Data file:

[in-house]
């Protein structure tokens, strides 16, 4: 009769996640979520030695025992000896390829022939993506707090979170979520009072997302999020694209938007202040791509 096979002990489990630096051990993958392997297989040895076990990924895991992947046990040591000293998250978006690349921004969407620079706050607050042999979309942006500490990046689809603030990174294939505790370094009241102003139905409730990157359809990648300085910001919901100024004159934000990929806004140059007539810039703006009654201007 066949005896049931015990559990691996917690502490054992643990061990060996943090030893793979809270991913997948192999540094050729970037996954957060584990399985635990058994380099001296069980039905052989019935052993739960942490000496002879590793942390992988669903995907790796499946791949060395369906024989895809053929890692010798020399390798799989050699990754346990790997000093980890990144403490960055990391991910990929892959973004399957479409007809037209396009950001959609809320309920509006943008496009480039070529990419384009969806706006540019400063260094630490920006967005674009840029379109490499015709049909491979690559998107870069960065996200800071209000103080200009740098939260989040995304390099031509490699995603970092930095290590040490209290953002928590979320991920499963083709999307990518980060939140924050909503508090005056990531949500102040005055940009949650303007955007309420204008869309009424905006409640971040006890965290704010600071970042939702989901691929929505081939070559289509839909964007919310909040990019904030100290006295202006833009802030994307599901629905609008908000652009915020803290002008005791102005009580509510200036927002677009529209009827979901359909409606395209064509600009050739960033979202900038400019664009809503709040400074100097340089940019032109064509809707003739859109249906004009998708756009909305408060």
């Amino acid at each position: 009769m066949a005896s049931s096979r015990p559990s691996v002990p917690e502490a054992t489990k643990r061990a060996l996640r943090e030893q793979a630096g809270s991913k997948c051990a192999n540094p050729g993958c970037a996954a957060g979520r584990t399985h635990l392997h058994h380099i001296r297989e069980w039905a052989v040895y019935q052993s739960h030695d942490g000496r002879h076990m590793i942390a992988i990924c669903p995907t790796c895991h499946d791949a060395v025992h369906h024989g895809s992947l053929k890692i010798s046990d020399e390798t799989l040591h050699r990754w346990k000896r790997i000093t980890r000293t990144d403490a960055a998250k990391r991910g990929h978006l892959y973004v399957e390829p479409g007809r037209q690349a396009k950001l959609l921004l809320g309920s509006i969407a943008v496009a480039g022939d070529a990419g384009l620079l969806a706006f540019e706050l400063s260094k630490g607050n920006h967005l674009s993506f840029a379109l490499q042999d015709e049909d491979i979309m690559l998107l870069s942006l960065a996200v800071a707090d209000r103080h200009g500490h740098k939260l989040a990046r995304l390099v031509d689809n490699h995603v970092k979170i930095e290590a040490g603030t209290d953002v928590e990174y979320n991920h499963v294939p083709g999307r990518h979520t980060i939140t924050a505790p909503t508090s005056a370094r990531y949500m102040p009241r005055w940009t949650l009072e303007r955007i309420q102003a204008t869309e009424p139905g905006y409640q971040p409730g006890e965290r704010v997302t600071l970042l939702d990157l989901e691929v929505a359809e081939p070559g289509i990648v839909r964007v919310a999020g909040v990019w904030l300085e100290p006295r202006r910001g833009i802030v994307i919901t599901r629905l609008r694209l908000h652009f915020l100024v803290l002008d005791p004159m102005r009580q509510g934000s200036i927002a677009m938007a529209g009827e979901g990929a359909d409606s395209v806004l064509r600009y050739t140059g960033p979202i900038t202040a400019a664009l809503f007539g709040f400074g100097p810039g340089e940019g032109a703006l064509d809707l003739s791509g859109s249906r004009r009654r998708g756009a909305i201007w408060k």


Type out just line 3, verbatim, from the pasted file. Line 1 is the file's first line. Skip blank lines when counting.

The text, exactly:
């Amino acid at each position: 009769m066949a005896s049931s096979r015990p559990s691996v002990p917690e502490a054992t489990k643990r061990a060996l996640r943090e030893q793979a630096g809270s991913k997948c051990a192999n540094p050729g993958c970037a996954a957060g979520r584990t399985h635990l392997h058994h380099i001296r297989e069980w039905a052989v040895y019935q052993s739960h030695d942490g000496r002879h076990m590793i942390a992988i990924c669903p995907t790796c895991h499946d791949a060395v025992h369906h024989g895809s992947l053929k890692i010798s046990d020399e390798t799989l040591h050699r990754w346990k000896r790997i000093t980890r000293t990144d403490a960055a998250k990391r991910g990929h978006l892959y973004v399957e390829p479409g007809r037209q690349a396009k950001l959609l921004l809320g309920s509006i969407a943008v496009a480039g022939d070529a990419g384009l620079l969806a706006f540019e706050l400063s260094k630490g607050n920006h967005l674009s993506f840029a379109l490499q042999d015709e049909d491979i979309m690559l998107l870069s942006l960065a996200v800071a707090d209000r103080h200009g500490h740098k939260l989040a990046r995304l390099v031509d689809n490699h995603v970092k979170i930095e290590a040490g603030t209290d953002v928590e990174y979320n991920h499963v294939p083709g999307r990518h979520t980060i939140t924050a505790p909503t508090s005056a370094r990531y949500m102040p009241r005055w940009t949650l009072e303007r955007i309420q102003a204008t869309e009424p139905g905006y409640q971040p409730g006890e965290r704010v997302t600071l970042l939702d990157l989901e691929v929505a359809e081939p070559g289509i990648v839909r964007v919310a999020g909040v990019w904030l300085e100290p006295r202006r910001g833009i802030v994307i919901t599901r629905l609008r694209l908000h652009f915020l100024v803290l002008d005791p004159m102005r009580q509510g934000s200036i927002a677009m938007a529209g009827e979901g990929a359909d409606s395209v806004l064509r600009y050739t140059g960033p979202i900038t202040a400019a664009l809503f007539g709040f400074g100097p810039g340089e940019g032109a703006l064509d809707l003739s791509g859109s249906r004009r009654r998708g756009a909305i201007w408060k």